Niger, one of the world’s poorest countries, which consistently ranks at the bottom of the UN Human Development Index. Earlier this year, President Mahamadou Issoufou was sworn in for a second term in office following an election boycotted by the opposition. But back in 2014, when Issoufou announced the acquisition of a $40 million Boeing 737-700 to replace the existing presidential jet, it sparked howls of protest from the opposition. With our country facing a new famine and with further serious flooding this year, the state decides to spend billions [of CFA or Central African Francs] on a prestige purchase," Ousseini Salatou, spokesman for the Nigerien opposition coalition, told reporters. By then of course, it was already too late.

Cameroonian President Paul Biya decided he wanted a new plane to replace the existing presidential plane – called “the Pelican” – for his personal and official trips. But the impoverished West African nation at that time was trying to reduce its debt under a World Bank and IMF programme. The bill for a Boeing Business Jet class aircraft was not going to pass muster with the international financial institutions. So, the country’s elites came up with a strategy to appease their “Big Man”. The aircraft would be bought by the country’s national carrier, Camair. A financial package was duly set up, with the money – $33 million – coming from the National Oil Corporation, known by its French acronym, SNH. Three years later, with the jet duly delivered, Biya – along with First Lady Chantal and the couple’s children – boarded the new presidential plane for an inaugural flight bound for Geneva. But the aircraft developed technical problems and had to make an emergency landing in the Cameroonian port city of Douala.
The saga of the Albatross, as the plane was called, had just begun. The plane Biya and his family had boarded turned out not to be new at all. Through a series of intermediaries and shady negotiations, the Cameroonian state had merely leased the Albatross, an old Boeing 767-212. And the $33 million coughed up for a spanking new presidential plane had disappeared. A darker chapter began shortly after that doomed April 24, 2004 "inaugural" flight of the presidential plane. Was the acquisition – or rather non-acquisition – of the faulty aircraft part of a grand plot to overthrow or bump off the president? “The Albatross Affair” – as the scandal came to be called – suddenly had all the elements of a high-profile murder plot. Ministers – who also happened to be threats to Biya’s grip on power – were arrested in succession and thrown into the high-security Kondengui prison in the Cameroonian capital of Yaounde. The senior officials in jail included a politician a 2007 WikiLeaks cable revealed to be the man favoured by the US, France, and other Western diplomats to lead the country. Some in Yaounde joked that there were enough top politicians in the country’s high security jail to form a parallel government in Kondengui. Since then, La Lettre du Continent notes, Biya has "not dared" buy a presidential plane. The Cameroonian strongman instead relies on luxury private charter jets to ferry him back and forth from Cameroon to Europe. This happens alarmingly often since the octogenarian leader spends extended periods living in a Swiss hotel, which has earned him the moniker “the absentee landlord” in diplomatic circles. A presidential plane waiting to be used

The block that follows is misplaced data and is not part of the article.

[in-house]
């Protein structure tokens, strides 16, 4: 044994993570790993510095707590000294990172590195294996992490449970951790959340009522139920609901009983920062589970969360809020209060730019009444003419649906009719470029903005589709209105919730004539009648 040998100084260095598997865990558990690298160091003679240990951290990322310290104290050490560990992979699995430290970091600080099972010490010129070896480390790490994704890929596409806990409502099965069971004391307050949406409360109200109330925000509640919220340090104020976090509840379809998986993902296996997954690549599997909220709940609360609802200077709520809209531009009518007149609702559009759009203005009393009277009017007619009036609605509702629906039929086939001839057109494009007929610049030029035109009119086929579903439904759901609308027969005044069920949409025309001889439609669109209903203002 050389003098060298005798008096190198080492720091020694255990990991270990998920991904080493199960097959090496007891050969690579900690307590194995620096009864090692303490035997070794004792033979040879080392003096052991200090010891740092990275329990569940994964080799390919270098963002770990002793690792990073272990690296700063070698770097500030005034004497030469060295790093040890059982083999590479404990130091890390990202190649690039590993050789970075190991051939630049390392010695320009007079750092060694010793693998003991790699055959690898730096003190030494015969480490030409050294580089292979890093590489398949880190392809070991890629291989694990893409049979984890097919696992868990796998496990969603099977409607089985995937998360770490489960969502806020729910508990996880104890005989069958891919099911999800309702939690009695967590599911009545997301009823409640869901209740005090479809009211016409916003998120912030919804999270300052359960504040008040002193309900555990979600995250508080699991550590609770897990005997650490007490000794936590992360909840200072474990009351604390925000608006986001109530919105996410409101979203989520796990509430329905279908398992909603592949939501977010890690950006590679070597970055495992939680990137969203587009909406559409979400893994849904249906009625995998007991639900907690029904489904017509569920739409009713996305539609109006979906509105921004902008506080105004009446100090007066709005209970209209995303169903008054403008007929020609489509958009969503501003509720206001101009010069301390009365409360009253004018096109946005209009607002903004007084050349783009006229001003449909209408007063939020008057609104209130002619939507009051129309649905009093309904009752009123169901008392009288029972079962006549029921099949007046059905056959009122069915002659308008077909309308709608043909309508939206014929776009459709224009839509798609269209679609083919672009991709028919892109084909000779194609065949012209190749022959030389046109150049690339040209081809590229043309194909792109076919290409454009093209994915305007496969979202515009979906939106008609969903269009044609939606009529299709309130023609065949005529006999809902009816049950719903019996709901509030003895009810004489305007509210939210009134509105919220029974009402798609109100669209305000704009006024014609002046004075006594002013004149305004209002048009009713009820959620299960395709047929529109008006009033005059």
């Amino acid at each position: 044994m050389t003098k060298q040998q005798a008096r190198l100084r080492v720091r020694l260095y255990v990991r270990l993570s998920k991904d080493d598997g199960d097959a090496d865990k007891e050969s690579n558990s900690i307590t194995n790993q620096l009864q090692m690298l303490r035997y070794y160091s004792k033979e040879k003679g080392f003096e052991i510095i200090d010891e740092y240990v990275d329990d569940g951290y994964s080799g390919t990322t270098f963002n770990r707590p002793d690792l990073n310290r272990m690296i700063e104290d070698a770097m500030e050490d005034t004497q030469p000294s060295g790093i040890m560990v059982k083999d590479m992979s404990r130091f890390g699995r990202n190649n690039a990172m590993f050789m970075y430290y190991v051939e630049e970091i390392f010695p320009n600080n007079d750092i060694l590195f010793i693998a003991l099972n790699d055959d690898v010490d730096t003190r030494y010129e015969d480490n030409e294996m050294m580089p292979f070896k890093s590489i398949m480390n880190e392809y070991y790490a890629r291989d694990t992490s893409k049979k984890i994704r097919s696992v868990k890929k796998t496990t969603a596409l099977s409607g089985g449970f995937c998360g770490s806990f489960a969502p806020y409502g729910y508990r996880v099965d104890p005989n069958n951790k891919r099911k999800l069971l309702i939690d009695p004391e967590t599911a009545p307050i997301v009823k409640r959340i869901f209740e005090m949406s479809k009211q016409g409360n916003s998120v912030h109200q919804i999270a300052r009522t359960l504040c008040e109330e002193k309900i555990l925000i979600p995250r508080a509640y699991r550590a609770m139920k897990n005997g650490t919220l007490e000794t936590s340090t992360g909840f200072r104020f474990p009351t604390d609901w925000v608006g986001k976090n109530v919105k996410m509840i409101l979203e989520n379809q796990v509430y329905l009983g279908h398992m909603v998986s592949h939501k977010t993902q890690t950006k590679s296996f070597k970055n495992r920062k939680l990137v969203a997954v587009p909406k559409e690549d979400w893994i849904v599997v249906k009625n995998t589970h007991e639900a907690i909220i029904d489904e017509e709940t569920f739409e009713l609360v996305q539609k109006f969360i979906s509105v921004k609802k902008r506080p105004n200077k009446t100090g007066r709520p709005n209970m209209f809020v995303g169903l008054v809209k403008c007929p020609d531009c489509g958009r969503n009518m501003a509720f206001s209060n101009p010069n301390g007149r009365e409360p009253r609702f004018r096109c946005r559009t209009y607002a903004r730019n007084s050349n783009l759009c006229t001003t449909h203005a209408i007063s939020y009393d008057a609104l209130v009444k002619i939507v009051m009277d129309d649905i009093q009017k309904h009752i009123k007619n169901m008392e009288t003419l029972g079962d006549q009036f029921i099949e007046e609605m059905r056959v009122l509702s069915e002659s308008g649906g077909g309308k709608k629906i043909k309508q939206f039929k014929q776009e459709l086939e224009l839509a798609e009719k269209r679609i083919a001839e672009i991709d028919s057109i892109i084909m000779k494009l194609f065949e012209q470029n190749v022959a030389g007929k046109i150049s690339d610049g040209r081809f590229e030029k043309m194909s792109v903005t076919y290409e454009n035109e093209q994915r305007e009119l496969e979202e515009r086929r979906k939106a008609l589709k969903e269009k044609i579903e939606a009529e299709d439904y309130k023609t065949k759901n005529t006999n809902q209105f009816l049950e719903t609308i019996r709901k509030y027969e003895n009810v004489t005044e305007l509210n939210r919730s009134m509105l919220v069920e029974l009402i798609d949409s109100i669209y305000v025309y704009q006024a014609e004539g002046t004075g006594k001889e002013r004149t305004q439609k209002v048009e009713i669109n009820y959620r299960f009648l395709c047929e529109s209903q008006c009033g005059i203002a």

Sometimes intrigue and presidential planes go hand in hand and one of Africa’s newest leaders is apparently not above the fray. Benin’s President Patrice Talon – a tycoon-turned-politician who was sworn into office on April 6 – is not enthusiastic about using the country’s new presidential plane, according to La Lettre du Continent. The jet, a Boeing 737, was ordered by Talon’s predecessor and arch rival, Boni Yayi and delivered just 24 hours before the new president was sworn in. According to the French bimonthly, Talon has requested a technical investigation of the aircraft.  But the paranoia between Talon and Yayi runs both ways. In 2013, the current Beninese president was accused of trying to poison his predecessor. Talon was forced to flee Benin for France, where he stayed until a presidential pardon was issued a year later. Under the circumstances, Talon probably has good reason to be suspicious. Meanwhile, the spanking-new Boeing 737 lies waiting to be used.

In Senegal, the saga of the presidential aircraft dubbed “La Pointe de Sangomar” [a narrow sandbar in the Atlantic Ocean west of Senegal] finally ended in June 2014, when President Macky Sall donated the plane to the country’s air force after failing to find a buyer. A Boeing 727-2M1 fitted with a private bedroom, a shower as well as presidential and ministerial meeting rooms, “La Pointe de Sangomar” served three presidents – including Senegal’s founding father, Leopold Sedar Senghor, and his successors, Abdou Diouf and Abdoulaye Wade. The controversy around “La Pointe de Sangomar” erupted during Wade’s last term in office, when the increasingly unpopular octogenarian leader announced his plan to buy a new presidential carrier, arguing that “La Pointe de Sangomar” was outdated and frequently ran into mechanical problems. Wade replaced the presidential aircraft with a new Airbus 319 christened “La Pointe de Sahel” in 2011, sparking an outcry, with opposition leaders noting that the $43 million for the new acquisition was not authorised in the country’s budget. Two years later, Wade’s successor Sall came to power. After several unsuccessful bids to sell the “La Pointe de Sangomar”, the aging presidential plane was finally donated to the Senegalese Air Force. The aircraft is expected to spend its last days in an army museum, where the exhibits include three presidential limousines.

Obiang set to become Africa's longest ruler